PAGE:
Wednesday, 20 April 2011

Top 5... Children's Books

Here is my selection for the five best children's books.  I've cheated a bit, and entire series are listed under just one entry in some cases. 

5. The Dark Is Rising Sequence by Susan Cooper
Beginning with Over Sea, Under Stone, Susan Cooper's five-book series draws on Arthurian legend for its inspiration.  The first book begins innocently enough as a Famous Five-style adventure - a group of siblings find a treasure map while on holiday in Cornwall which might just lead them to the Holy Grail.  The second instalment, The Dark Is Rising, raises the stakes considerably - Merriman Lyon, the kindly uncle from the first book, arrives in the life of young Will and informs him that he is an Old One, and is charged with defending the earth from the forces of darkness.  I won't go into any more detail - suffice to say, Cooper invents a magical but dangerous world in which her young heroes and heroines fight for the triumph of the Light over the Dark.

4. The Graveyard Book by Neil Gaiman
Gaiman's imaginative, Gothic take on The Jungle Book centres on Bod, a toddler who wanders into a cemetery after his family is murdered.  While this motif of "the boy who lived" may smack of Harry Potter, that is where all similarities end.  For one, the villain in this single volume is more sinister than Voldemort manages to be over the course of seven.  Raised by ghosts, tutored by a werewolf and protected by what may or may not be a vampire, Bod soon learns a number of supernatural tricks that will ultimately help him track down his parents' killer.  There are also lighter elements, such as Scarlett, a young girl who befriends Bod, and Liza, the spirit of a witch who was buried just outside consecrated ground.  As is usual with Gaiman, the relationships and emotional lives of the characters are never compromised for the sake of plot - Bod grows from a confused and ignorant child into a young man wise beyond his years, and the final few pages gave me a lump in my throat.

3. Lord of the Flies by William Golding
Okay, so this may not exactly be a children's book.  But it is a book about children, and a damn fine one at that.  Exploring the innately savage nature of Man through the prism of a group of marooned schoolboys, Golding realistically and grippingly details the decay of manners and civilisation, slowly at first, then with chilling rapidity.  Its denouement is one of the best things I have ever read, even as an adult.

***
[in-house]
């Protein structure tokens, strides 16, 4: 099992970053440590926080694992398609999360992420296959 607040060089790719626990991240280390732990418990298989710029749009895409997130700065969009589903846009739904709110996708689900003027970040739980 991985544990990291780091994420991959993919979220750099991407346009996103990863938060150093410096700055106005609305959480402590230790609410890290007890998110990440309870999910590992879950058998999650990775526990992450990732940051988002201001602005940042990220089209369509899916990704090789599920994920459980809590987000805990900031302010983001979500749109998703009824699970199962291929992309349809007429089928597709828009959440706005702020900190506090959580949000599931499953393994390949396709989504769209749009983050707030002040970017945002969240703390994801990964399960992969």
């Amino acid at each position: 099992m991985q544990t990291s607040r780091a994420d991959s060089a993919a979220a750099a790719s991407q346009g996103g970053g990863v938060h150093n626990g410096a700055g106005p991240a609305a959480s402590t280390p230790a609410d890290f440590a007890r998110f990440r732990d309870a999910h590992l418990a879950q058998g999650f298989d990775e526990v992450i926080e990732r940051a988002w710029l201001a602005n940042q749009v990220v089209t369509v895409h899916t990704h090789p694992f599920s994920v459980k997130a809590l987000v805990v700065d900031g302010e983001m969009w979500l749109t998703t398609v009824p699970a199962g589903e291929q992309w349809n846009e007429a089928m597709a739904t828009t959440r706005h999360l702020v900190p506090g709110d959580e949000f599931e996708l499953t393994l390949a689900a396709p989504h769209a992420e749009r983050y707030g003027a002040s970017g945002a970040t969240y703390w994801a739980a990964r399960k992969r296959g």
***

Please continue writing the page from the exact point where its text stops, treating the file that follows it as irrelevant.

2. Tales From The Wyrd Museum by Robin Jarvis
The Wyrd Museum is an antiquated crypt of a building, located within a labyrinth of side streets somewhere in London.  Owned by the mysterious Webster sisters, it houses a most unusual collection.  When young Neil Chapman and his little brother arrive at the museum, where their father has just accepted a job as caretaker, they have no idea what horrors lie in store.  This trilogy, composed of The Woven Path, The Raven's Knot and The Fatal Strand, mixes ancient mythology, modern humour and elements of genuine fear - the Valkyries in book two are particularly terrifying.  It is first inferred, then dramatically and compellingly revealed, that the museum's trio of elderly proprietresses are in fact the Nornir, embodiments of the Fates, and they have been guarding a secret beneath the Wyrd Museum for centuries.  Neil and the savage, elfin Edie Dorkins, find themselves in the middle of a battle between good and evil that will take them from the blitzed London of the 1940s to present day Glastonbury, and ultimately back to the heart of the Wyrd Museum.  Enjoyably dark and surreal elements include a possessed teddy bear, a pair of talking ravens and creepy-as-hell bird dolls that exert a malignant influence over their owners...

1. Harry Potter and the Philosopher's Stone by JK Rowling
It is hard to talk about this book in isolation from the rest of the series.  Like many others of my age, I grew up with Harry Potter - literally.  Initially, I began reading the books out of sequence; I picked up The Prisoner of Azkaban at the age of thirteen, the exact same age as Harry in the book.  After that, I read The Chamber of Secrets, which I found lightweight and disappointing (it is by far my least favourite of the entire series).  When I finally got around to reading the first novel, The Philosopher's Stone, I was under the impression that reading about eleven-year-old Potter's adventures would be fluffy and easy compared to the dark twists and turns of The Prisoner of Azkaban.  I was pleasantly surprised; the first book does the incredible job of creating the mythology of Rowling's wizard world with remarkable ease, as well as setting the young hero on his path from the very first chapter where he miraculously survives the death of his parents.  It doesn't get much darker than a double murder, not to mention the Roald Dahl-esque abomination of a family with which Harry endures his early childhood.  From the outset, Harry is an underdog, an everyman.  A hero with no outstanding personality traits, which meant that young boys could imprint their own personalities onto him, inserting themselves into the starring role.  After the third book in the series, events began to take epic, tragic turns.  Classmates are murdered, Voldemort's power grows, the delicate balance between the wizarding world and that of the muggles begins to blur... but it all begins with a baby on a doorstep in the suburbs.

Another trilogy by Robin Jarvis which I very nearly included in this list is The Whitby Witches, about a pair of orphaned siblings who are fostered by an elderly eccentric named Alice.  The youngest of the two, Ben, is cursed with second sight, a power that is greatly coveted by many in the small seaside town of Whitby.  I would also highly recommend Tolkien's The Hobbit and The Complete Works of Saki.

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